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108 cases of fraud with European funds taken to court by anti-corruption prosecutors in 2019

judecator justitie

The financial enquiries and investigations conducted by the European Anti-Fraud Office (OLAF) help the investigative bodies identify the natural or legal persons involved in the criminal circuit, said head of the National Anti-corruption Directorate (DNA) Crin Bologa in a speech given at a public hearing organized by the European Parliament via video conference.

"Specifically, OLAF investigators provide financial analyses and investigations, support us in identifying the individuals or legal entities involved, carry out checks on companies involved in the criminal circuit in various member states, they obtain documents about the implementation of projects with partners in member states, and all this data is being put to use and detailed subsequently, as part of the judicial activities," Bologa said, as cited in a DNA release.

The subject of the public hearing was 'Follow-up of OLAF case files, fighting fraud, corruption and other irregularities in the Member States'.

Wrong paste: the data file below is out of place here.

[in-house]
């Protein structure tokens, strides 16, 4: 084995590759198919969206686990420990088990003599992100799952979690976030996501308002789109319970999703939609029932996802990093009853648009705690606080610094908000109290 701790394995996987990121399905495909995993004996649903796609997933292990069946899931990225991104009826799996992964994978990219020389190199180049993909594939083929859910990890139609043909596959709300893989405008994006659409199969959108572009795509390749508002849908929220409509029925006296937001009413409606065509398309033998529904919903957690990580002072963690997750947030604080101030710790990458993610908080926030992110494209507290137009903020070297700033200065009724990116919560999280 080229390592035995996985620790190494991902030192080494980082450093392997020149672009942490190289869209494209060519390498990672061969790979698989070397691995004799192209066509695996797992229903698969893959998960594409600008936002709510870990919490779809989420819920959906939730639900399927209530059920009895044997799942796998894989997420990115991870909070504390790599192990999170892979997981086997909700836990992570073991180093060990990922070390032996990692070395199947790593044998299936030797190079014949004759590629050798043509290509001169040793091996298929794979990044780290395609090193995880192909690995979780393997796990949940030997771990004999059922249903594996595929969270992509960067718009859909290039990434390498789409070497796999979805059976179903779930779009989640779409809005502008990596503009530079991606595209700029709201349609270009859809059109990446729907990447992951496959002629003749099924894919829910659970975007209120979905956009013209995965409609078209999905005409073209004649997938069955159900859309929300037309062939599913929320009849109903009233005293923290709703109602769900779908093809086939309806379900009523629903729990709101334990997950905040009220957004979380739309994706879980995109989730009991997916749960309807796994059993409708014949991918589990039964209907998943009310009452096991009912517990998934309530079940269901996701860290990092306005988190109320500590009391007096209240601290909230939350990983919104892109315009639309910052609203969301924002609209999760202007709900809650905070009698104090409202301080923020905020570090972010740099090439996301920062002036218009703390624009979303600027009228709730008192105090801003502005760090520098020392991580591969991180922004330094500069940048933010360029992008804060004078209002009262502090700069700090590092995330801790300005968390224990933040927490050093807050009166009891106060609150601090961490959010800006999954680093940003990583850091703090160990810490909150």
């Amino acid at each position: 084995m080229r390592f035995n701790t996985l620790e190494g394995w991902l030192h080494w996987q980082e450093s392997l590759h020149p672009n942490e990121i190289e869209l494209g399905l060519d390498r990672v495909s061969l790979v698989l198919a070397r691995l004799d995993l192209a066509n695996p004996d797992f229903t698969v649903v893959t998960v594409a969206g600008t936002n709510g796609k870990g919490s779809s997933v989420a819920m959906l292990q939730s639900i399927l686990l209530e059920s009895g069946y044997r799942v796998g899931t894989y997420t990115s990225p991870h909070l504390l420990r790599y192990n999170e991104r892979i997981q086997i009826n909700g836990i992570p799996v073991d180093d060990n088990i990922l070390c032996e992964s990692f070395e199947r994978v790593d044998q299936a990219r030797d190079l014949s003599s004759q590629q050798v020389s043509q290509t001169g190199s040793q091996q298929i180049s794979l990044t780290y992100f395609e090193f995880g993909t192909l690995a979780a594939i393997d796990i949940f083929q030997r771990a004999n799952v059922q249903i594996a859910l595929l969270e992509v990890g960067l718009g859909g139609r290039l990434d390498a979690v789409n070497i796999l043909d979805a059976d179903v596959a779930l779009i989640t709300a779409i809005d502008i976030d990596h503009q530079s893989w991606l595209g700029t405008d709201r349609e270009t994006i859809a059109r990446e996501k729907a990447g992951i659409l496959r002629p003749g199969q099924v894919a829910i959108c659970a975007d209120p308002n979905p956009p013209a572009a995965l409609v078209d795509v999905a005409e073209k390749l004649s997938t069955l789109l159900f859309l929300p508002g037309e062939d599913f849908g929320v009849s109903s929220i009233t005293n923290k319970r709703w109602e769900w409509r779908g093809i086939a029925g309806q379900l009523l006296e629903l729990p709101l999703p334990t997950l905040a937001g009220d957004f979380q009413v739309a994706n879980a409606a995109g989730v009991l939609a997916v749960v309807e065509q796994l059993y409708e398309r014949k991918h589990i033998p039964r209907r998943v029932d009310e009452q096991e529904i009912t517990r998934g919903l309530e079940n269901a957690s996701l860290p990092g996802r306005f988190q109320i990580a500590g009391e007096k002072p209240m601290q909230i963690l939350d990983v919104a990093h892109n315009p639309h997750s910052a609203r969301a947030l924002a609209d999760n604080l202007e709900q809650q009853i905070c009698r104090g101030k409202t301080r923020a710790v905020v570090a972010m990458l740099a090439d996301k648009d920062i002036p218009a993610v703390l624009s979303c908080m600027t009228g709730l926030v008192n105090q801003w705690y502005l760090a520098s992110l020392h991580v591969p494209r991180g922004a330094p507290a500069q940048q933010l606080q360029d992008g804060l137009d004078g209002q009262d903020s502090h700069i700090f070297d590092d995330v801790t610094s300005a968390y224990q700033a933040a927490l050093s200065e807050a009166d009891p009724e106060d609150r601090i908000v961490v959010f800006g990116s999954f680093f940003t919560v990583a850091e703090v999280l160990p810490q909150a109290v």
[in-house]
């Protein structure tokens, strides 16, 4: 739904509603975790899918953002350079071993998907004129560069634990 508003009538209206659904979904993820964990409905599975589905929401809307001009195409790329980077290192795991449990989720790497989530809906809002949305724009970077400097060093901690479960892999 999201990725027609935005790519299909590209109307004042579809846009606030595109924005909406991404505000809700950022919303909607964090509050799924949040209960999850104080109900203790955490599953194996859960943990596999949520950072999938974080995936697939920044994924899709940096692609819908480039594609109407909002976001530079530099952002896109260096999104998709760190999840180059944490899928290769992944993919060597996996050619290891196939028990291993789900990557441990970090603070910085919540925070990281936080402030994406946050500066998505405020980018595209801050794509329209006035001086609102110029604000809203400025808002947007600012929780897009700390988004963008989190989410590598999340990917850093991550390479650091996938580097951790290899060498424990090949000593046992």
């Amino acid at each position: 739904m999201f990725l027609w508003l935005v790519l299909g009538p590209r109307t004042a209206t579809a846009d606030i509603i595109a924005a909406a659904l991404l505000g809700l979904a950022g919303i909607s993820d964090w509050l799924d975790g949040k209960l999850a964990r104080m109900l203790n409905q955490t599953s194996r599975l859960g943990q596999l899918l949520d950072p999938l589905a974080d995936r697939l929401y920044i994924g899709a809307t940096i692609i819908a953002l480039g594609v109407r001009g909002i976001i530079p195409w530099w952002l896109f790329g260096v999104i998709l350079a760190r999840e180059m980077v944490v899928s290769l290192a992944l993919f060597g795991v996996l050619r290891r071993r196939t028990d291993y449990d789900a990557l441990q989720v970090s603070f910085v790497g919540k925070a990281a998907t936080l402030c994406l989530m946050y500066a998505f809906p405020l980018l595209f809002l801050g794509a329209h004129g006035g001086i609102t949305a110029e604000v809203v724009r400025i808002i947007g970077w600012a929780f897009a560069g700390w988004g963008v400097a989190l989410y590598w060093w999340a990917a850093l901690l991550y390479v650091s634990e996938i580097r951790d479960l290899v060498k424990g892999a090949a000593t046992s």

In his speech, the DNA chief prosecutor presented Romania's perspective on the investigation of frauds involving European funds, noting that, although it is an administrative investigation body, the data and information OLAF provides the criminal investigation contribute to shortening investigation time and increasing the effectiveness of criminal prosecution measures.

In the end of his speech, Bologa highlighted the good collaboration DNA has had with OLAF in over 17 years of investigating fraud with European funds.

The speakers at the event included representatives of law enforcement authorities in Germany and Italy, the OLAF Director-General, the European Public Prosecutor and a representative of the EU Court of Justice.

As many as 84 OLAF recommendations have been received between 2012 - 2018, of which 25 - that is 30 percent - were used in criminal cases sent to court.

On the other hand, DNA's work concerning European fraud is much broader than the scope of OLAF reports.

According to the cited source, criminal cases of this type are based on notifications from various national sources, primarily from the Romanian Anti-Fraud Coordination and Control Agency, which also ensures contact with OLAF, respectively the Anti-Fraud Department (DLAF), but also from other legal or natural persons.

"If we refer only to last year, DNA prosecutors sent to court 108 cases of fraud with European funds (through indictment or guilty plea), involving damages of about 40 million euros, most of which, specifically 38 million euros, represented EU funds, and the rest - national co-financing funds," the DNA said in the release.


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